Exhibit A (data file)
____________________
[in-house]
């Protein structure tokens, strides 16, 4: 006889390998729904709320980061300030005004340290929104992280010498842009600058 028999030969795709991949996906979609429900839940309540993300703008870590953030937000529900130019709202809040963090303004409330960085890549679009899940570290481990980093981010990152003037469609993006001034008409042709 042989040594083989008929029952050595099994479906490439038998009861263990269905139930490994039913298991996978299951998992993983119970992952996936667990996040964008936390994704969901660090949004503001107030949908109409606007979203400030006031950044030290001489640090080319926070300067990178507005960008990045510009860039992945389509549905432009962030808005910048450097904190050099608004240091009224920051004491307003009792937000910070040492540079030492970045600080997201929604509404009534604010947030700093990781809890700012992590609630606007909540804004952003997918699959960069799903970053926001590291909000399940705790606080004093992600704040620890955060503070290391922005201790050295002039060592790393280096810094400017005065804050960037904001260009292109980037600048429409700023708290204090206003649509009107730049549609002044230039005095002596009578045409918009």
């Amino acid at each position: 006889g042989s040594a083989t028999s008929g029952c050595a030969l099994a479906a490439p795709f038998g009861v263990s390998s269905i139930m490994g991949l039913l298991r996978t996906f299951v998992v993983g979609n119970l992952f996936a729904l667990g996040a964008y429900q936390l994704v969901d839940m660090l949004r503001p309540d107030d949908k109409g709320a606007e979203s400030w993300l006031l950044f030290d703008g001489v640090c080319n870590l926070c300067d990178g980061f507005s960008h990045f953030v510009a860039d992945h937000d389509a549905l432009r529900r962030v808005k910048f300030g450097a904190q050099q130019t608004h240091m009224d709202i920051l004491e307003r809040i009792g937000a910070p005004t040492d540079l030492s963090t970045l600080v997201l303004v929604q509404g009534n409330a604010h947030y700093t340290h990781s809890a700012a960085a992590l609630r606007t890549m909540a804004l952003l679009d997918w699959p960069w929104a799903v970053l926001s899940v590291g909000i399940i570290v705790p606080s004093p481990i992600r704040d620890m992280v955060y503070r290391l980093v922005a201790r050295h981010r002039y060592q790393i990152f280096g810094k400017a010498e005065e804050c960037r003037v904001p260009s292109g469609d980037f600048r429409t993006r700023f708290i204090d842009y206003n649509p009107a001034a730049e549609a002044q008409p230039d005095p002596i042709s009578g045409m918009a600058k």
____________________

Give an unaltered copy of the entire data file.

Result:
[in-house]
């Protein structure tokens, strides 16, 4: 006889390998729904709320980061300030005004340290929104992280010498842009600058 028999030969795709991949996906979609429900839940309540993300703008870590953030937000529900130019709202809040963090303004409330960085890549679009899940570290481990980093981010990152003037469609993006001034008409042709 042989040594083989008929029952050595099994479906490439038998009861263990269905139930490994039913298991996978299951998992993983119970992952996936667990996040964008936390994704969901660090949004503001107030949908109409606007979203400030006031950044030290001489640090080319926070300067990178507005960008990045510009860039992945389509549905432009962030808005910048450097904190050099608004240091009224920051004491307003009792937000910070040492540079030492970045600080997201929604509404009534604010947030700093990781809890700012992590609630606007909540804004952003997918699959960069799903970053926001590291909000399940705790606080004093992600704040620890955060503070290391922005201790050295002039060592790393280096810094400017005065804050960037904001260009292109980037600048429409700023708290204090206003649509009107730049549609002044230039005095002596009578045409918009």
């Amino acid at each position: 006889g042989s040594a083989t028999s008929g029952c050595a030969l099994a479906a490439p795709f038998g009861v263990s390998s269905i139930m490994g991949l039913l298991r996978t996906f299951v998992v993983g979609n119970l992952f996936a729904l667990g996040a964008y429900q936390l994704v969901d839940m660090l949004r503001p309540d107030d949908k109409g709320a606007e979203s400030w993300l006031l950044f030290d703008g001489v640090c080319n870590l926070c300067d990178g980061f507005s960008h990045f953030v510009a860039d992945h937000d389509a549905l432009r529900r962030v808005k910048f300030g450097a904190q050099q130019t608004h240091m009224d709202i920051l004491e307003r809040i009792g937000a910070p005004t040492d540079l030492s963090t970045l600080v997201l303004v929604q509404g009534n409330a604010h947030y700093t340290h990781s809890a700012a960085a992590l609630r606007t890549m909540a804004l952003l679009d997918w699959p960069w929104a799903v970053l926001s899940v590291g909000i399940i570290v705790p606080s004093p481990i992600r704040d620890m992280v955060y503070r290391l980093v922005a201790r050295h981010r002039y060592q790393i990152f280096g810094k400017a010498e005065e804050c960037r003037v904001p260009s292109g469609d980037f600048r429409t993006r700023f708290i204090d842009y206003n649509p009107a001034a730049e549609a002044q008409p230039d005095p002596i042709s009578g045409m918009a600058k």